Interview With an Archivist

Dr. Cheryl Oestreicher has held many positions in her career but none she found as fulfilling as working as a library archivist. It was not her first choice–she did not attend library school until her late twenties, and only chose archival work halfway through her program–but little makes her happier than working with the general public to uncover pieces of the historical narrative buried in special collections. Dr. Oestreicher began her career in the archives excited about the collections she could preserve and has continued it because she is excited about the people who wish to work with them.

The Boise State Library Special Collections and Archives require several different kinds of work in order to function. Someone must seek out or accept collections for donation, which means that the archive must have a clear idea in mind of what kinds of collections they wish to keep and what to pass on. Space is always a limiting factor in an archive, particularly since the stacks where collections are stored generally require temperature and humidity regulation. Since an archive cannot house everything, someone has to judge whether the collection is worth keeping–a tricky prospect for an archivist. Next, someone must process the collection. This can be as simple as labeling folders or boxes or as intense as itemizing and describing each piece. Later that collection must be added to the catalog, as a collection is hardly useful if no one knows an archive has it. Additional work can include digitization, cross-referencing items with other collections, and interpreting the collection to create public history installations like interactive timelines or exhibits. Dr. Oestreicher has done it all.

Most if not all archivists require a masters or doctorate in one of the library sciences. Very few have any background in history, and while some archives build exhibits that is not their main focus. The majority of archives exist to serve a curatorial function, and the Boise State archive is not an exception. The archive works with a variety of different kinds of people, from faculty and students to amateur historians and curious members of the public. Dr. Oestreicher has also worked with researchers from the National Science Foundation and researchers from other countries who are interested in topics covered by the special collections the library owns. The Frank Church Papers are by far the most utilized collection, but many others have fueled important projects.

Many archives are funded by the institution they are attached to and accept donations to further expand their capabilities. Collections are often donated to the archive, though some actively seek out and purchase famous or desirable collections. Dr. Oestreicher and her team are lucky in that they have the ability to chose which collections or projects they would like to work with and are able to develop their public history installations from there. While a small exhibit in the windows of the library features some of the archive’s pieces, the primary interest of the archive is not to track how many people are stopping ┬áby to look at them. The archive has also done a fair amount of digitization, either at the behest of an interested party or because the archive itself believes that the collections will be of interest to the public. Dr. Oestreicher’s favorite public history piece that has been produced in the last few years is the timeline of Boise State’s campus that features pictures of the old buildings and tidbits of the University’s past. The user response to this timeline has been overwhelmingly positive, and the archive plans to do more like it soon.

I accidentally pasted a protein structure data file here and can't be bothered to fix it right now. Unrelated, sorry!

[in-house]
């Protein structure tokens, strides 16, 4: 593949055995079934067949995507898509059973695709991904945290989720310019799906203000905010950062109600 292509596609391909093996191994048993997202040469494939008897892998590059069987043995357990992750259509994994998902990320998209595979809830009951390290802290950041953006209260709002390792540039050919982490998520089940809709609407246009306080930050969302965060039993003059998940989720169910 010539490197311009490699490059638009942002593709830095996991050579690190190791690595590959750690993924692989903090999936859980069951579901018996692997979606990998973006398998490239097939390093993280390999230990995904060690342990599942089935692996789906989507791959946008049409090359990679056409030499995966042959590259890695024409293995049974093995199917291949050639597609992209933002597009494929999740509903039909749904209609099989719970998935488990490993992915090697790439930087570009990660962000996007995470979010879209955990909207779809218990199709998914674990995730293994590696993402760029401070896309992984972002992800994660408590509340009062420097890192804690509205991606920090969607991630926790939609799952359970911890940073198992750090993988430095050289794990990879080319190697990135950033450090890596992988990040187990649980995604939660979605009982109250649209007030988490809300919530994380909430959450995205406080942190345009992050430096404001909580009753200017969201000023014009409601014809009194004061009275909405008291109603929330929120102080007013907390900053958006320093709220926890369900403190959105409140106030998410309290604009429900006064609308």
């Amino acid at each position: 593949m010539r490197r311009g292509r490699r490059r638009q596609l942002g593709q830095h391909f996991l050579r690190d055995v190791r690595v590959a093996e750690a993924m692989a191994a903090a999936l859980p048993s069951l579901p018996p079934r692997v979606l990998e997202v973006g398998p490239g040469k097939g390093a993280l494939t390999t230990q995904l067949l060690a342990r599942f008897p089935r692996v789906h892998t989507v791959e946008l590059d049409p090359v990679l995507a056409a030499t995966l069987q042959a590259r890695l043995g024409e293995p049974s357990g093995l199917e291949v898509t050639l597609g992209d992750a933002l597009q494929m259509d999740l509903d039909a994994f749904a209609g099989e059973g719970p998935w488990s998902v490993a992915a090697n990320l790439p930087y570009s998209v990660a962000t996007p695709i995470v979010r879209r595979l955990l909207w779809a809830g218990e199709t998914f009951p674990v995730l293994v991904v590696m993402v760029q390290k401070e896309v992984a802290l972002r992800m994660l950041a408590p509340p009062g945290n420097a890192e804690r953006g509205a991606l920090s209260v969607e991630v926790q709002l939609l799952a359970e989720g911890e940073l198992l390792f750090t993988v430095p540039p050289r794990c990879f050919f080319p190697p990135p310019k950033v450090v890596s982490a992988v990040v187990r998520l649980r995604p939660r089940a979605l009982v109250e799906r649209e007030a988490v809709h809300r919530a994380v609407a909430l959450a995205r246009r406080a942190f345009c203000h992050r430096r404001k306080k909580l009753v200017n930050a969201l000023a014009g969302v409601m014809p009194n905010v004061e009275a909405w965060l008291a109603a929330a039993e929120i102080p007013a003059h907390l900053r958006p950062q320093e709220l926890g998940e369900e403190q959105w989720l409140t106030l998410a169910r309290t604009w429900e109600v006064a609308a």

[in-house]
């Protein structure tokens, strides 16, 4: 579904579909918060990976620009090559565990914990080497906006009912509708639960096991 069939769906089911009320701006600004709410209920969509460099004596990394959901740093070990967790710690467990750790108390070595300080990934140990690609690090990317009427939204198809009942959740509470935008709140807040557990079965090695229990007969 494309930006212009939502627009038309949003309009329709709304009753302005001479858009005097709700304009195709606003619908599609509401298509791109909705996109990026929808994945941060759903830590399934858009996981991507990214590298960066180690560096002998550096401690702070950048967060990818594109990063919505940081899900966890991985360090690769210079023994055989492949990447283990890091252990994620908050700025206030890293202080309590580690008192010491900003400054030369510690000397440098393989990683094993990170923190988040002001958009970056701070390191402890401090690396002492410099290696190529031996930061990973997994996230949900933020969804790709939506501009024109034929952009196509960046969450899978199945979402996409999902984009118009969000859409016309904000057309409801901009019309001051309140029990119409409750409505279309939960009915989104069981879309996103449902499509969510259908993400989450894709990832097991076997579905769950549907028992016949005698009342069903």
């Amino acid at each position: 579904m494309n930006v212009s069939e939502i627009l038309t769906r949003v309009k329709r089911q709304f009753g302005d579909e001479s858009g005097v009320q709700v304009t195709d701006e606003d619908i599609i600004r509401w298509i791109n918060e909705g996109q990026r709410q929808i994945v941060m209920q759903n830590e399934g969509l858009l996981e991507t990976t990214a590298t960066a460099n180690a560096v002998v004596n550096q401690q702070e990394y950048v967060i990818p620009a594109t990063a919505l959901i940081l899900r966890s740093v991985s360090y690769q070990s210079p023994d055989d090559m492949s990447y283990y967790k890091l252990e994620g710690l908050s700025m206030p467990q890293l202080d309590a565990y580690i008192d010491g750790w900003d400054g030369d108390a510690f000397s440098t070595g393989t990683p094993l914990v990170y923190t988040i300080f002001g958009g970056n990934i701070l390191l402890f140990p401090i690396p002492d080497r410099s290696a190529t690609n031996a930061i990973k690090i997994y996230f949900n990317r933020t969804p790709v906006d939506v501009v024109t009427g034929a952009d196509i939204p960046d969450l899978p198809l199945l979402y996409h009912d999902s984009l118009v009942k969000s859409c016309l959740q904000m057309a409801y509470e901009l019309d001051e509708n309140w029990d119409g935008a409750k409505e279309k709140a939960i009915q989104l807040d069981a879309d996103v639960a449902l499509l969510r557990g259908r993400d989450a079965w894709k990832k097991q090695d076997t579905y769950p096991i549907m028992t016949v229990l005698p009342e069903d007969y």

Dr. Oestreicher had some advice for those who wished to get involved with archives. So many people want to work for an archive because they believe they will be in a back room processing collections all day, and will not have to deal with the public. She freely admits that is what appealed to her the most when she was first choosing this career. However, she has found that even in her time spent processing collections for the Atlanta library she used to work for, she still had to spend a certain amount of time talking with the donors in order to properly label things. Over time, more and more of her job consisted of interacting with the public in some way. This interaction is now the most fulfilling part of her work in ways she never thought it would be. Being an archivist is not just about the ‘stuff;’ it is about the new knowledge gained from projects that utilize that ‘stuff.’

 

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